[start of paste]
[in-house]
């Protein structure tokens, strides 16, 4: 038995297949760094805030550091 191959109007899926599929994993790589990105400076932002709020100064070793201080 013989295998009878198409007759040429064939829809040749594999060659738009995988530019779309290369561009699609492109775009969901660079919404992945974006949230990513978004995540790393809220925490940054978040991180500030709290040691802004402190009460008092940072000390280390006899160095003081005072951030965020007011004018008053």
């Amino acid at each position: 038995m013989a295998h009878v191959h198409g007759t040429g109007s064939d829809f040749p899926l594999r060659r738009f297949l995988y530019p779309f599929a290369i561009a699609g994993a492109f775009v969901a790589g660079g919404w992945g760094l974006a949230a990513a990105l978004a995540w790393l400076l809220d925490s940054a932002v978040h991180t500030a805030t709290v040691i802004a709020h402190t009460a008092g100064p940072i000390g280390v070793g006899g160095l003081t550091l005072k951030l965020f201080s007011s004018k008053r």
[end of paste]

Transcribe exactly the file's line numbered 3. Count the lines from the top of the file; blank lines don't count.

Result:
């Amino acid at each position: 038995m013989a295998h009878v191959h198409g007759t040429g109007s064939d829809f040749p899926l594999r060659r738009f297949l995988y530019p779309f599929a290369i561009a699609g994993a492109f775009v969901a790589g660079g919404w992945g760094l974006a949230a990513a990105l978004a995540w790393l400076l809220d925490s940054a932002v978040h991180t500030a805030t709290v040691i802004a709020h402190t009460a008092g100064p940072i000390g280390v070793g006899g160095l003081t550091l005072k951030l965020f201080s007011s004018k008053r």